Police officers are tasked with protecting their citizens from harm. A California police officer recently came into the spotlight after going above and beyond the call of duty by helping an older adult who was having trouble at a bank.
In September 2017, officers in Montebello, Los Angeles received a phone call from a nearby Bank of America. The request was regarding a patron who was causing a disturbance in response to a transaction. Officer Robert Josett was dispatched to respond to the call.
Upon the officer’s arrival, he discovered that a 92-year-old man had gotten upset while he was trying to withdraw money from his account, and had ended up causing a scene. As it turned out, the man’s California identification card had expired.
The bank staff was unable to fulfill his request as per their banking policy because of the expired card. The news that he couldn’t access his money understandably upset the gentleman, and the police were called in.
Here comes the real hero
As soon as he had been briefed about what was happening, Officer Josett assessed the scene and took action. Since the problem was as a result of the older man’s expired identification card, he escorted him out of the bank premises and drove him down to the local DMV to get a new ID. 
He didn’t just stop there. Officer Josett stayed with the elderly man until his ID card was renewed and then accompanied him back to the bank to withdraw his money. This time, he was able to withdraw money from his account, and he thanked Officer Josett before going on his way.
An image of Officer Josett escorting the man out of the bank was posted on the Montebello Police Department Facebook page and has gotten over 44K shares and more than 274K reactions from people around the world.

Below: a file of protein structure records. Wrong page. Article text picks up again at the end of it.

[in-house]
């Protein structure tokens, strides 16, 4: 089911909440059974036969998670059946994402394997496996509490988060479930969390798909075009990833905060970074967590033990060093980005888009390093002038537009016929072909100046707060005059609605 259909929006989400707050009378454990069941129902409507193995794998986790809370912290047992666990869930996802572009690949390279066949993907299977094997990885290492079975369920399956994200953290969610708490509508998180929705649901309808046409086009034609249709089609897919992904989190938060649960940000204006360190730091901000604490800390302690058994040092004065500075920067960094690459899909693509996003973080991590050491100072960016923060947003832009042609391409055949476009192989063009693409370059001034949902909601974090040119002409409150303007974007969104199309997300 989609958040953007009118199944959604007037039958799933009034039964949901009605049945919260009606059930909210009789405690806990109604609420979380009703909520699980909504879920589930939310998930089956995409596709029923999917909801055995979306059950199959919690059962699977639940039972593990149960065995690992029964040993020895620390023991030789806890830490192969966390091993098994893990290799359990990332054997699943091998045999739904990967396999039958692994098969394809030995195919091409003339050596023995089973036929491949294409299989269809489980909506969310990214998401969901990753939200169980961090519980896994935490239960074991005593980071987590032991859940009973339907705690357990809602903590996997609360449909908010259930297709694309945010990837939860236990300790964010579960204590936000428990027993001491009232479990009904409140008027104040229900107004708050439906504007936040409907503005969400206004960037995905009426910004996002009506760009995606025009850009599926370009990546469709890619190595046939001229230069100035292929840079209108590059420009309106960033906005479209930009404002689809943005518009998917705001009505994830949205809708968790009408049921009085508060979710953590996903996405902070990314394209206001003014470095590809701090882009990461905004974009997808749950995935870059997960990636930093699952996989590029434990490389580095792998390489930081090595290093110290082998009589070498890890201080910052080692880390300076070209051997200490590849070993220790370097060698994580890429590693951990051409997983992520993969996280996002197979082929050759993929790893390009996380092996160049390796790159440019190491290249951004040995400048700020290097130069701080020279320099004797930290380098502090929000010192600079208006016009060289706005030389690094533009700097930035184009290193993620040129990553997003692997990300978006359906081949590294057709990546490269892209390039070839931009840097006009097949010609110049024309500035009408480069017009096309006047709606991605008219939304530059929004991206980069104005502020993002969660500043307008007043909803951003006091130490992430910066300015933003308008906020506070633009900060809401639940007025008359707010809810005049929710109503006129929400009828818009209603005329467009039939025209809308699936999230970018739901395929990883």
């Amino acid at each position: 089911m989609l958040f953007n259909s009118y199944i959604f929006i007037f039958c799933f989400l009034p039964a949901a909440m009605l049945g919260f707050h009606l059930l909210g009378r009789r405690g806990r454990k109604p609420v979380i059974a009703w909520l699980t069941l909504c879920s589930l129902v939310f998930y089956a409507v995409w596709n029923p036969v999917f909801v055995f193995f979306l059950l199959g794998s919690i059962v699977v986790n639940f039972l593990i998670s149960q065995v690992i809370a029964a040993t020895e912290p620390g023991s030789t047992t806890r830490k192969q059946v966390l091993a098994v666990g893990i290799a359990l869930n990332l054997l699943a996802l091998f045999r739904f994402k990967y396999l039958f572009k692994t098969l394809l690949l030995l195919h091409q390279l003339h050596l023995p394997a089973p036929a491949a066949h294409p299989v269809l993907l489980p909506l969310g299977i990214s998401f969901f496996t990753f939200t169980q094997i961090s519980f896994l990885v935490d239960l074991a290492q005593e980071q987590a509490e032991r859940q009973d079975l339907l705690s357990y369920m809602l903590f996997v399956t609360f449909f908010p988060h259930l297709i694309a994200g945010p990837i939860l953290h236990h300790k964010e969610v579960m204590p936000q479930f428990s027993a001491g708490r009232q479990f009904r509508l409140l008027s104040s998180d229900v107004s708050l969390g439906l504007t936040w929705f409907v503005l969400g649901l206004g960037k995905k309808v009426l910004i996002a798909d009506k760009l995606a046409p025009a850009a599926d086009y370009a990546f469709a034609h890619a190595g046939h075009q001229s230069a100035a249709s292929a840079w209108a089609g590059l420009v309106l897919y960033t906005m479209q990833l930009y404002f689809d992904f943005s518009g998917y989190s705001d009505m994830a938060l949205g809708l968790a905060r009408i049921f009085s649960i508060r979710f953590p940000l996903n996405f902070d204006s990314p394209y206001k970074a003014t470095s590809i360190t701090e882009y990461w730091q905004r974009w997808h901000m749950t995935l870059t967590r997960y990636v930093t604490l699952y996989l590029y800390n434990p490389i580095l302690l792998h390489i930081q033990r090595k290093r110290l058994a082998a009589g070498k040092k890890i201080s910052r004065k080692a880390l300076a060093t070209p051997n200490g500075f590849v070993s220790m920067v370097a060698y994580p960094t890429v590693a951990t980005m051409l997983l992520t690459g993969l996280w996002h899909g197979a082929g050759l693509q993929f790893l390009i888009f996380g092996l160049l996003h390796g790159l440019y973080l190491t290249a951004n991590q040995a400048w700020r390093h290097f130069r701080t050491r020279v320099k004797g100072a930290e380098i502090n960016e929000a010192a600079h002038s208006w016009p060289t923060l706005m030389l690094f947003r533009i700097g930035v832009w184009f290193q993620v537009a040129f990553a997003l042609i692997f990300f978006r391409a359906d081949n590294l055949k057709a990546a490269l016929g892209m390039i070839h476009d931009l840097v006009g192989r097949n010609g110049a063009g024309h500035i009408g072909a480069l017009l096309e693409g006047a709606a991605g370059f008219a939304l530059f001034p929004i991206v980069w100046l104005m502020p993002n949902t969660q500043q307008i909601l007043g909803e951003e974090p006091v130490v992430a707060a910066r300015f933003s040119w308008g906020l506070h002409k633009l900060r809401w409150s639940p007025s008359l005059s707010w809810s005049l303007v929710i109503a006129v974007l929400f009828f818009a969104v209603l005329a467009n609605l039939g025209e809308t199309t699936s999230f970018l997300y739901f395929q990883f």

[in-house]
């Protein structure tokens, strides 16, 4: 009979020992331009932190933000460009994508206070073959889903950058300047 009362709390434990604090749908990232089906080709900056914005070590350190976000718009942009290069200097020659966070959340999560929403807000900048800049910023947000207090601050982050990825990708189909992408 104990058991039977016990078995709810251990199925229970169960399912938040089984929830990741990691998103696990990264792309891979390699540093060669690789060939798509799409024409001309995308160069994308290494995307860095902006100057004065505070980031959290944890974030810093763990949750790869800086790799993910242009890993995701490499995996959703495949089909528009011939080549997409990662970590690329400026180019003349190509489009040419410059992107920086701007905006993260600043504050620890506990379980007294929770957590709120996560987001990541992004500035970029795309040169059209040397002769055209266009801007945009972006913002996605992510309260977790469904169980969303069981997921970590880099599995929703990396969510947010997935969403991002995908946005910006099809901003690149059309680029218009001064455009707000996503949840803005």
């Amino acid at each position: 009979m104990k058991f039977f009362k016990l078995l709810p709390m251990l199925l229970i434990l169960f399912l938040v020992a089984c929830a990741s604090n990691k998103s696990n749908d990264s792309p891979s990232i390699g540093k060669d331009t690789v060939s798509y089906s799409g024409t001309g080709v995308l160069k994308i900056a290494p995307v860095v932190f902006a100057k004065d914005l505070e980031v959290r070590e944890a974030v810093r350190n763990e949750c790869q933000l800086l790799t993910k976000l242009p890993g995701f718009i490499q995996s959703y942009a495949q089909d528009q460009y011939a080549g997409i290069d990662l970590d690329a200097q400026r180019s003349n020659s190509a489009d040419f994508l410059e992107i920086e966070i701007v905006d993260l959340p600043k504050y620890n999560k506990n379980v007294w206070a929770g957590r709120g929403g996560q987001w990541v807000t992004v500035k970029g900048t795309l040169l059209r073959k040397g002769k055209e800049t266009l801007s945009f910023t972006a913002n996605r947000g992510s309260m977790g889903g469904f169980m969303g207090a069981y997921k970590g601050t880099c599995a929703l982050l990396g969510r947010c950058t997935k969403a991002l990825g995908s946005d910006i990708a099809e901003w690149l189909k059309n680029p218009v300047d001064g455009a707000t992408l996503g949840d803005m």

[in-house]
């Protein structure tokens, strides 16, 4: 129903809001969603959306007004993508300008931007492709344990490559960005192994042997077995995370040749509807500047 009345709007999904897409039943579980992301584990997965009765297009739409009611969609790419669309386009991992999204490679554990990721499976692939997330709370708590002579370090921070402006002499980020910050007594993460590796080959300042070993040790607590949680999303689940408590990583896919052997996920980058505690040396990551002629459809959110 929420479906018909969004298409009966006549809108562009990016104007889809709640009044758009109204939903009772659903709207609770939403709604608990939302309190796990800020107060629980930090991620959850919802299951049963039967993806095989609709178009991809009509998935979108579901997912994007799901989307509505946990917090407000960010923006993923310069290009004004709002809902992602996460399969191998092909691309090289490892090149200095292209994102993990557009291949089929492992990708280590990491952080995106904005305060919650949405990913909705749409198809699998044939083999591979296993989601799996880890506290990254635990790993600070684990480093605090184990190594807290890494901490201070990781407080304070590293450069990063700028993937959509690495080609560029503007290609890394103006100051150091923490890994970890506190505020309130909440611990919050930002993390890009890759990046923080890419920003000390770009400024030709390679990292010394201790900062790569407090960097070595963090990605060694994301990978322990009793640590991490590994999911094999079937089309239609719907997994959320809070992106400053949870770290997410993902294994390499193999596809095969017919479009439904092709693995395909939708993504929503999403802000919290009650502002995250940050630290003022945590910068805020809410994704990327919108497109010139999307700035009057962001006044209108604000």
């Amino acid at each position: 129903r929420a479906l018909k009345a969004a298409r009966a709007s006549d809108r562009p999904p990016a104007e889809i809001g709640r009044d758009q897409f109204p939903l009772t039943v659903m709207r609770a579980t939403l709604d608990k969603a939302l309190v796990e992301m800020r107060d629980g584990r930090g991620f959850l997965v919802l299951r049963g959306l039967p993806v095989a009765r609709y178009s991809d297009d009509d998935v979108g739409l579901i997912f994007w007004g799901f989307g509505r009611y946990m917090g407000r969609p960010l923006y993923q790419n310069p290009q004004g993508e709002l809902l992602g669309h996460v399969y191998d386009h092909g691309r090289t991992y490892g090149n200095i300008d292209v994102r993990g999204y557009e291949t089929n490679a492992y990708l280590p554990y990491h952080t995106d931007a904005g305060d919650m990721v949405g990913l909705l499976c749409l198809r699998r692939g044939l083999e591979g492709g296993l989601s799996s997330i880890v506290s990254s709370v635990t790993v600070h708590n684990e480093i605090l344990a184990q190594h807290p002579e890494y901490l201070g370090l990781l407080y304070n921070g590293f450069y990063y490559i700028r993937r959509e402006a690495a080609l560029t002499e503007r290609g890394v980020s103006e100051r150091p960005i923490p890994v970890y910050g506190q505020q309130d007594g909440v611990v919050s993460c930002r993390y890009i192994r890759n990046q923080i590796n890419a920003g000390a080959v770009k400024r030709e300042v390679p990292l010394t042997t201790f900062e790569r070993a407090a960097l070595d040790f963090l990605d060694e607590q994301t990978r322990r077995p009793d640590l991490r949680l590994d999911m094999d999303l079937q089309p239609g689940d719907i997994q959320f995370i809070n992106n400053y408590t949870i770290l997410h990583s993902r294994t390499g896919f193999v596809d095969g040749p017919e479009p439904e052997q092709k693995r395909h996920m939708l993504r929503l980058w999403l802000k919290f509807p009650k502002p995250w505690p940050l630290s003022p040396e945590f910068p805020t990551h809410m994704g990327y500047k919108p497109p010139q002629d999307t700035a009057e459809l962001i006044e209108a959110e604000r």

The negative police image among the public
As a result of its job, the police force often shares a love-hate relationship with the rest of the population. It has always been a challenge to maintain the positive image of the police since the first known police force was established in the 1800s.
This has even become more difficult in recent times with the rising popularity of social media. Today, the misdeeds of one officer can go viral across the world at a moment’s notice, leaving the government unable to reconcile or mitigate the damage.
This has created a situation where acts from a few officers negatively influence public opinion of the police. However, this has also created an avenue for police departments in various locations to show their positive side.
For instance, the above story was shared on the Montebello Police Department Facebook page, giving them some instant popularity online. There have been other cases of police PR at work, publicizing stories that put them in a good light.
“Today’s police is less proactive than in the past,” study says
Police responses have also been affected by the increased scrutiny. According to new research from the McCombs School of Business, the proactivity of public safety officers decline when they perceive negative public scrutiny — even if they are deeply motivated to help people. 
The study, which is titled “I want to serve, but the public does not understand,” found that service officers are less likely to proactively build relationships with community members and help solve their problems if they perceive that the general public does not appreciate the dangers of their jobs. 
“In the vast majority of jobs, it is really difficult for other people outside to understand your job, but people don’t realize how much this misunderstanding can actually influence the behavior of police officers,” said Shefali V. Patil, lead researcher of the paper.
The study analyzed responses from 238 firefighters across eight stations and 183 police officers across six agencies in the United States. Researchers found that officers who responded that they felt like the public did not appreciate their roles were significantly less likely to be rated as proactive by their supervisors.
“When proactive officers see something that’s happening in a local neighborhood, they get out of the patrol car and go to help somebody, even though they don’t need to and nobody’s actually watching them,” Patil said. “But being less proactive would mean taking a less active role while on a shift and basically only doing what your boss tells you.”
So many people join the police force because they feel inclined to help people, just like Officer Robert Josett. While it’s important to call out corrupt cops who abuse their power, it’s just as important to commend the ones who go beyond the letter of the law to help others.